The wool pulls taut as Hope shifts in discomfort, frowning at the vegetables as though they are to blame. The girl in the grass notices Hope’s shape, how it has become more like her mother’s rounded figure than her sisters’ whose are straight, stick-like. The clothes are tighter in some places than they once were, and the girl in the grass wonders if it hurts, growing in any direction other than lengthways, if it’s adding to her scowls. She wants to be by her side, to ease Hope’s distress in any way she can…

She only moves a little, but with the grass so closely packed it sends a ripple of soft noise sailing towards Hope, who turns towards it.

For the first time, the girl meets another person’s eyes.

She is frozen, startled; suddenly her existence is tangible in the mind of another and she has no idea what to do.

Hope holds her gaze then lifts her hand to—to what? To grab? To grasp? To strike? Hope wouldn’t—but how does she know what Hope would do? This is new for both of them. All animals are born with a hard-wired defense system.

Panic courses hot under her skin and before Hope can do any more, the girl is darting for the safety of the trees and not daring to look back. She gasps deeply for air that doesn’t seem to reach her, rasping in her throat but not rejuvenating. She charges across the stream as her nightmare fills her mind.

She reaches the spot where she slept and huddles amongst the grass and leaves, arms over her head and knees tucked beneath her as though not seeing the world will free her from its perils.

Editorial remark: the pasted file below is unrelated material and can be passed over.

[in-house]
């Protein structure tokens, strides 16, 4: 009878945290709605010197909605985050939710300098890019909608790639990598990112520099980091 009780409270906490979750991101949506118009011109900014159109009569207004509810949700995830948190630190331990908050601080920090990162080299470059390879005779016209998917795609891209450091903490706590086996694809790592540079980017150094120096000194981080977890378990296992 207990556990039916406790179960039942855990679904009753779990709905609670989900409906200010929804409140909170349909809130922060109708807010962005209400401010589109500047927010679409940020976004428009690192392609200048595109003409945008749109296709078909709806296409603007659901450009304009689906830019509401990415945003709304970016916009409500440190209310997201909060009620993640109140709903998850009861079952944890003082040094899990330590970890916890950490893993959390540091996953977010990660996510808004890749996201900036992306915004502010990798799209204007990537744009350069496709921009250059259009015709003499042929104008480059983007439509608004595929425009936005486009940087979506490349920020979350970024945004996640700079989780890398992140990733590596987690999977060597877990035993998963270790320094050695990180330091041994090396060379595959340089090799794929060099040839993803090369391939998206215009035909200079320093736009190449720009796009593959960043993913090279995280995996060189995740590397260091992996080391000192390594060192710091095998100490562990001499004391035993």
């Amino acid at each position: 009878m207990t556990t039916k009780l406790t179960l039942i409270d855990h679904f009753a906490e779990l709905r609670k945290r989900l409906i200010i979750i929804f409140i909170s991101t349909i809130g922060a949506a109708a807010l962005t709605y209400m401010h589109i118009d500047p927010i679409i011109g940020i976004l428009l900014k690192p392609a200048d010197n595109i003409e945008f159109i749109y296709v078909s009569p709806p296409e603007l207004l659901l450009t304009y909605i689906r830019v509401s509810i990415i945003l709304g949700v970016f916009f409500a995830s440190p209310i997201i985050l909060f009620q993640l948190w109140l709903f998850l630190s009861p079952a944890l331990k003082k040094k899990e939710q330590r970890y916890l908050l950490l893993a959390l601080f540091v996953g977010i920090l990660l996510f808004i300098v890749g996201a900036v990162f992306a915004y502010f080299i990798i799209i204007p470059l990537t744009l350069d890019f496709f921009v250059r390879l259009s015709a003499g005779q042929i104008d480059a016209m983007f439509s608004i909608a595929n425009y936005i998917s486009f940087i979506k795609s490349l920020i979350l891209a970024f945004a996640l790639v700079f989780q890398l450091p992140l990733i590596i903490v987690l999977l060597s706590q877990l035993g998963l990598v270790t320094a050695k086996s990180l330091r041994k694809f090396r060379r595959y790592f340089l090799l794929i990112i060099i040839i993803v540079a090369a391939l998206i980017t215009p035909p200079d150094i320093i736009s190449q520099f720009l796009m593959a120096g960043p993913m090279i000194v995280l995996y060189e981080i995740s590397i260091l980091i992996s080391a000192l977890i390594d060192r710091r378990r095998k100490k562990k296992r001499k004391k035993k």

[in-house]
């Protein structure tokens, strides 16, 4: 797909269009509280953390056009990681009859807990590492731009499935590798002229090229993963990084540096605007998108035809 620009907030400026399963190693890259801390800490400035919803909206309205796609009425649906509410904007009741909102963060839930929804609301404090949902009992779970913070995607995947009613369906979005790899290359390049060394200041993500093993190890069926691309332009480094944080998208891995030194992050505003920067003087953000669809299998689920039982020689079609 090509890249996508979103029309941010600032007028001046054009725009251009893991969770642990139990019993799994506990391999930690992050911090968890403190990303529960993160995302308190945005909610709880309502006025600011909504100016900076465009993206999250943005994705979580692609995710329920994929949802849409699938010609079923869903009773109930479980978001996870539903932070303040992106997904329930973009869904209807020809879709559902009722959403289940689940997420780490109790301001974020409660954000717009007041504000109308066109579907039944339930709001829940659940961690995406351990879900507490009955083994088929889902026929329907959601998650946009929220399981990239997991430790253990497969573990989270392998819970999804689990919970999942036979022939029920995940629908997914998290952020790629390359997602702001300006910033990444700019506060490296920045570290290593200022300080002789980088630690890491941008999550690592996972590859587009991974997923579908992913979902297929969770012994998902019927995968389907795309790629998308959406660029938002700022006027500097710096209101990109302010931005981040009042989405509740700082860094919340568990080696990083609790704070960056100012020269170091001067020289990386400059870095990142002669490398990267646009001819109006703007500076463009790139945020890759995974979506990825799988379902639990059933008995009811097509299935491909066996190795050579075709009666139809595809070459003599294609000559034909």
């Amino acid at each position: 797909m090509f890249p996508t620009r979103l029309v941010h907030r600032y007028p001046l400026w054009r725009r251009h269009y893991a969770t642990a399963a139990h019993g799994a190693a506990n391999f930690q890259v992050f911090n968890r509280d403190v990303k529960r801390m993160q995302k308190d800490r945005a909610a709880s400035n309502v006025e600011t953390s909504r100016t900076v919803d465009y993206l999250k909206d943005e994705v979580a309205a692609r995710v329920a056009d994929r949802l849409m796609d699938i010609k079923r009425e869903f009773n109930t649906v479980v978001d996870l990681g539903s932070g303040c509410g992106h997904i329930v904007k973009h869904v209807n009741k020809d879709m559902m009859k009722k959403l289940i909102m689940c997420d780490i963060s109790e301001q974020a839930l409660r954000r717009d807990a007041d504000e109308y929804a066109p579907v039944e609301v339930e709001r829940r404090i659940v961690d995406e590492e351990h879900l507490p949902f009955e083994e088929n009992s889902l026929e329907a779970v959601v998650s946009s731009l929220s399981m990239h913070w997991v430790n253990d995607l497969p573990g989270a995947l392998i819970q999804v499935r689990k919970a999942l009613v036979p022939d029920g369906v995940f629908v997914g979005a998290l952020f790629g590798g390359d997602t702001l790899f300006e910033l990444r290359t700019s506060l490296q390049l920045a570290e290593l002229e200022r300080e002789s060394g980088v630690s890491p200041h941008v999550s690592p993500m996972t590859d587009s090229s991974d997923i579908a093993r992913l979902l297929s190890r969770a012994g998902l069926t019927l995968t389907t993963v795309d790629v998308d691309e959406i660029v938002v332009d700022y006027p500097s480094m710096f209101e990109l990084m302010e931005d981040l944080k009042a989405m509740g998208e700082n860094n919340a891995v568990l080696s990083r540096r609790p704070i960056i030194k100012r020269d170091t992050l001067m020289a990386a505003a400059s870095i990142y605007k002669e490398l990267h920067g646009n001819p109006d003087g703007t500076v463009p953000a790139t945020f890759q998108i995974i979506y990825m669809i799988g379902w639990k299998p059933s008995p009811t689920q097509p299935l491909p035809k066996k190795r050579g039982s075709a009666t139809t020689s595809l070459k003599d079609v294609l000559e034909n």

As the minutes pass the and imagined threat fades, her heartbeat slows and exhaustion overcomes her. If she had only stopped running and turned back, she would have seen Hope wave before leaving a handful of the freshly-picked vegetables for her.

She awakes. Her eyes seem reluctant to open. She feels a yawn climb up her throat but it remains trapped in her mouth. She lifts her hands to her face and realises that her face is once again smothered in the sticky web. Her breath comes in panicked gasps as she tears at the web with ragged nails, freeing her face and hurling the thick pad of glutinous thread into the woods.

She knows her unremarkable days are over. Terror and uncertainty now mark the passage of each hour. She has survived this long by herself, but now that her circumstances are beyond her control perhaps she will no longer be able to. She has but one hope.

The girl in the woods creeps once more to the edge of the trees, taking shelter behind a sparsely-leaved bush as she hears the familiar noises of the girls approaching.

She has to choose the right moment.

Again she observes, careful not to move as she sees Hope coming over the crest of the small hill. Her mood looks dark today, clouding across her face like an oncoming storm. She lags behind the youngsters, shoulders slouched and arms hanging heavy at her sides. Before long she’s planted herself down in the grass unceremoniously, the skirt of her dress stiffly ballooning around her then settling as she pulls idly at the grass blades.